Libyan people.” All “funds, financial assets and economic resources owned or controlled by the listed individuals and entities, or by anyone acting on their behalf” were frozen.
Separately, the Department for Business signed an order under the Export Control Act 2002 to prohibit the export of uncirculated Libyan banknotes.
Mr Osborne is understood to have asked the printing firm to delay dispatching the £900million in dinar after previously being tipped off about the order. The Libyans were told that no transport was available to dispatch the cash. When the regime offered to send a plane, officials further stalled the delivery.
In America, President Barack Obama blocked the transfer of funds to the Gaddafi family, revoked its diplomatic immunity and severed military ties.
The UN resolution was rejected, however, by Col Gaddafi as “null and void”. He said: “The people of Libya support me, small groups of rebels are surrounded and will be dealt with.”
His son, Saif al-Islam, who owns a £9million house in London, denied that the family had large sums hidden abroad. “We are a very modest family and everybody knows that,” he said.
His brother Saadi, a former footballer, said his lawyers would challenge the travel ban, complaining it interrupted his hobbies of “hunting and going on safari”.
Comment: Pages 18 and 19
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assessing how best to proceed with the rescue mission.
The Telegraph has learnt that after the British embassy temporarily suspended operations last Friday, Special Forces operatives set about destroying a large number of top secret documents within the building. As the security situation deteriorated across Libya and the threat to British oil workers intensified, the Government gave the go-ahead to run an airborne rescue mission. With an area four times the size of Britain to search, the Special Forces units had to rely heavily on intelligence gathered by the Foreign Office, which had been appealing all week for trapped Britons to get in contact.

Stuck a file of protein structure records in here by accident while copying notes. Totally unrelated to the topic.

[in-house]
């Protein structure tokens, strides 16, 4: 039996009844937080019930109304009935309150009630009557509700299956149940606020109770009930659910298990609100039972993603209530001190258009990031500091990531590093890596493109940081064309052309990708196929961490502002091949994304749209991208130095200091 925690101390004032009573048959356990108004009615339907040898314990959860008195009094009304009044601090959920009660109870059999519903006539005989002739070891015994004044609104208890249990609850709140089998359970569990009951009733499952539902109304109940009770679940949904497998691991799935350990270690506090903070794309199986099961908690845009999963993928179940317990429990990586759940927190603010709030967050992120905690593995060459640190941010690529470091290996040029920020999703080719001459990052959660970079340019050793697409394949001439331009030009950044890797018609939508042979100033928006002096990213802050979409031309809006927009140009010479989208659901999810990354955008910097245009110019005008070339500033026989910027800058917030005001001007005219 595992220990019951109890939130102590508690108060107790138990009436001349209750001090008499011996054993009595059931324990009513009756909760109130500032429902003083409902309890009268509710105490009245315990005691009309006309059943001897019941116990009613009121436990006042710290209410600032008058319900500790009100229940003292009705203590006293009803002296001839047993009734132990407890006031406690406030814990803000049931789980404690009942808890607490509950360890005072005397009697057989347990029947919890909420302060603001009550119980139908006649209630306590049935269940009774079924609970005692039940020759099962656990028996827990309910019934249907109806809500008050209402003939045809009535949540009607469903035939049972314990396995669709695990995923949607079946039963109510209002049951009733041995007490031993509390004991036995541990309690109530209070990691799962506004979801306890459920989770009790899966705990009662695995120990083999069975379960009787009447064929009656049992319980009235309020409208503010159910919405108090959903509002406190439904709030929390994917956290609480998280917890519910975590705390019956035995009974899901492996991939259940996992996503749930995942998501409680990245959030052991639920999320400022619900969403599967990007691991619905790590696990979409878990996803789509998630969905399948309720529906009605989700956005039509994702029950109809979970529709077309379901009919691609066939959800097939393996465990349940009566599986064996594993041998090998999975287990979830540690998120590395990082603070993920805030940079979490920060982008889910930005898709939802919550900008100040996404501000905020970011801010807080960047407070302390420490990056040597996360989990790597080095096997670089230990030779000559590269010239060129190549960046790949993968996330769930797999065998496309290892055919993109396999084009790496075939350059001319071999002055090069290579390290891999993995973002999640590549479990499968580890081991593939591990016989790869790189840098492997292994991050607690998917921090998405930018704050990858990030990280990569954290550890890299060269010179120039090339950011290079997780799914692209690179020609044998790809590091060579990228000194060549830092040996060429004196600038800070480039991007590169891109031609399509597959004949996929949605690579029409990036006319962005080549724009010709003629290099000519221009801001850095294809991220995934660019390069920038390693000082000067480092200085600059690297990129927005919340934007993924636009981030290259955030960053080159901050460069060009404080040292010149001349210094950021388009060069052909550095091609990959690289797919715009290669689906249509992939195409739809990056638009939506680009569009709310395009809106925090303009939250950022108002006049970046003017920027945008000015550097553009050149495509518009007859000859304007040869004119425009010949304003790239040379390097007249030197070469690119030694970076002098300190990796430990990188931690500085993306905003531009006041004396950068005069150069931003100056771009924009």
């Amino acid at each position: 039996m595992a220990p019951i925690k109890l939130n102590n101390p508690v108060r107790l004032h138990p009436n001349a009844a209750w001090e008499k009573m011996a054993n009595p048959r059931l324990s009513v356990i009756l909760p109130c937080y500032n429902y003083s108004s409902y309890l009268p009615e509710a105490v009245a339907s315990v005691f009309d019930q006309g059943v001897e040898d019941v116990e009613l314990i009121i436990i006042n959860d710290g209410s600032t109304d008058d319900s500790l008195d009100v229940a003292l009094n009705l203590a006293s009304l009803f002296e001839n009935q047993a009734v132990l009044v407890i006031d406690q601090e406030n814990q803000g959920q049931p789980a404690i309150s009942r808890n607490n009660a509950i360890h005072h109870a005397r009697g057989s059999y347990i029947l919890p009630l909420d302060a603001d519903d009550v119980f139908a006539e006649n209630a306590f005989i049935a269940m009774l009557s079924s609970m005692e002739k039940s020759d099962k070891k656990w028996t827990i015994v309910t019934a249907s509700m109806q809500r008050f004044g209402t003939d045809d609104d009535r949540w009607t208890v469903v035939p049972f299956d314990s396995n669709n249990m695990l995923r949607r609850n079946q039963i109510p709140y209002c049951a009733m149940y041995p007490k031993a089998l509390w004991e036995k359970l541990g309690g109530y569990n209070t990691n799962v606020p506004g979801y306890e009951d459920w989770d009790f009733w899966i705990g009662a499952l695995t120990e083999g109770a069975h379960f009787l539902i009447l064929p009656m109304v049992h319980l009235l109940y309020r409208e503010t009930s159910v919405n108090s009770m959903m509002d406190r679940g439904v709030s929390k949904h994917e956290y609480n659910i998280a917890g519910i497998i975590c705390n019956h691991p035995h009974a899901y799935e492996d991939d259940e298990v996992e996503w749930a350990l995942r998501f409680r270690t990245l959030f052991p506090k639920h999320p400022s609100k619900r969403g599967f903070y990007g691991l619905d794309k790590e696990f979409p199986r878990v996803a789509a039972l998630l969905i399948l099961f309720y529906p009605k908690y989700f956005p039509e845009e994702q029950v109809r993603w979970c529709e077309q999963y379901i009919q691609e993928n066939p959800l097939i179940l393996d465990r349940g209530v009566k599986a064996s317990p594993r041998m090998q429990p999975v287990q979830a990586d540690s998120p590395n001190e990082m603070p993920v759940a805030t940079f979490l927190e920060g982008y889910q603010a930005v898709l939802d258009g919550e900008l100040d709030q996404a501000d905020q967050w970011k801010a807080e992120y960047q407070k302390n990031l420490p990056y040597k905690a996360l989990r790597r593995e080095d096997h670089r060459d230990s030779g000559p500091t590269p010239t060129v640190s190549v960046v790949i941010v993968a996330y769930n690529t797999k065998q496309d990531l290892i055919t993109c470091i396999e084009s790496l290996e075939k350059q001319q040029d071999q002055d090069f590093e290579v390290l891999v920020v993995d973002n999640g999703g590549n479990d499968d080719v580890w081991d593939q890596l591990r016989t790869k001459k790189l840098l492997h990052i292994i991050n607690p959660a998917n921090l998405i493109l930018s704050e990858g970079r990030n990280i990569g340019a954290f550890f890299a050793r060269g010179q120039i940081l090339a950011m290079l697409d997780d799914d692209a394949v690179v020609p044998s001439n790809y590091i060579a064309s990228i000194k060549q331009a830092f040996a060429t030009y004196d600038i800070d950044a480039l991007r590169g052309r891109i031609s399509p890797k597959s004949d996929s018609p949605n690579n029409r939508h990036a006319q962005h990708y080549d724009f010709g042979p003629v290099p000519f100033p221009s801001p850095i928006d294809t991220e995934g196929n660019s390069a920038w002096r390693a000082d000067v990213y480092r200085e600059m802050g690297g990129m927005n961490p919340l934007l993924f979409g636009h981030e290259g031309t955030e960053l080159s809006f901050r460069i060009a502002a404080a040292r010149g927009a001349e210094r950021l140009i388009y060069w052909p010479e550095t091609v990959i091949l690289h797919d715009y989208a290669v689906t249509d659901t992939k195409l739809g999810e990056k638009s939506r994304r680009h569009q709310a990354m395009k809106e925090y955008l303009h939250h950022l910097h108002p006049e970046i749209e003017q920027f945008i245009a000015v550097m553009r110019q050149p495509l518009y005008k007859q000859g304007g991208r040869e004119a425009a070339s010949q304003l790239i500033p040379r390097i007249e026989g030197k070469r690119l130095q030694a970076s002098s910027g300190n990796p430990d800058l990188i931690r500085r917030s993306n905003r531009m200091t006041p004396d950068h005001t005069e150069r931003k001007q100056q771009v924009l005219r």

The extraction teams moved into the desert oil facility of Nafoora before splitting up and heading to Amal and Wafa. They collected about 150 oil workers and escorted them towards two airfields south of the rebel-held city of Benghazi.
The airfields had already been secured by militia opposed to Col Muammar Gaddafi and private security personnel working for international oil companies.
Last Saturday afternoon, without the permission of the Libyan authorities, two Hercules transport planes took off from Malta for the 40-minute flight to Libya.
It is understood the aircraft belonged to RAF 47 squadron, which supports Special Forces missions around the world.
The units were in a race against time to get the oil workers on board and leave the area before armed gangs, responsible for looting millions of pounds of equipment, were made aware of what was going on.
One of the rescued Britons reported the flights taking off amid gunfire from the ground.
Nigel Bilton, from Lincoln, who had been working for the company Siemens in southern Libya, said: “While we sat on the aircraft, there were reports of gunfire and all of a sudden another 20 or 30 guys were stuffed on the aircraft. I think things were starting to hot up.”
Once back in Malta, the civilians were given food, water and medical attention where necessary and put up in a hotel overnight.
On Sunday, the British workers joined some of those who had been evacuated by the frigate HMS Cumberland to be flown back to Britain, landing at Gatwick airport at about 5pm.
On Sunday night, HMS
Cumberland, which had returned to Benghazi again, set sail with around 200 passengers from various nations, heading towards Valetta, the capital of Malta.
The Foreign Office was still appealing for anyone trapped to contact them either directly or through their families in Britain.
A convoy of coaches, supported by private security guards, was expected to arrive in Cairo on Monday.
A spokesman for the Foreign Office said: “We believe that the vast majority of British nationals who want to leave have now left Libya, through commercial means, government charters and military evacuations. Small residue numbers remain.
“Where we identify those who want to leave we will take measures available to assist them.”
Matthew d’Ancona: Page 20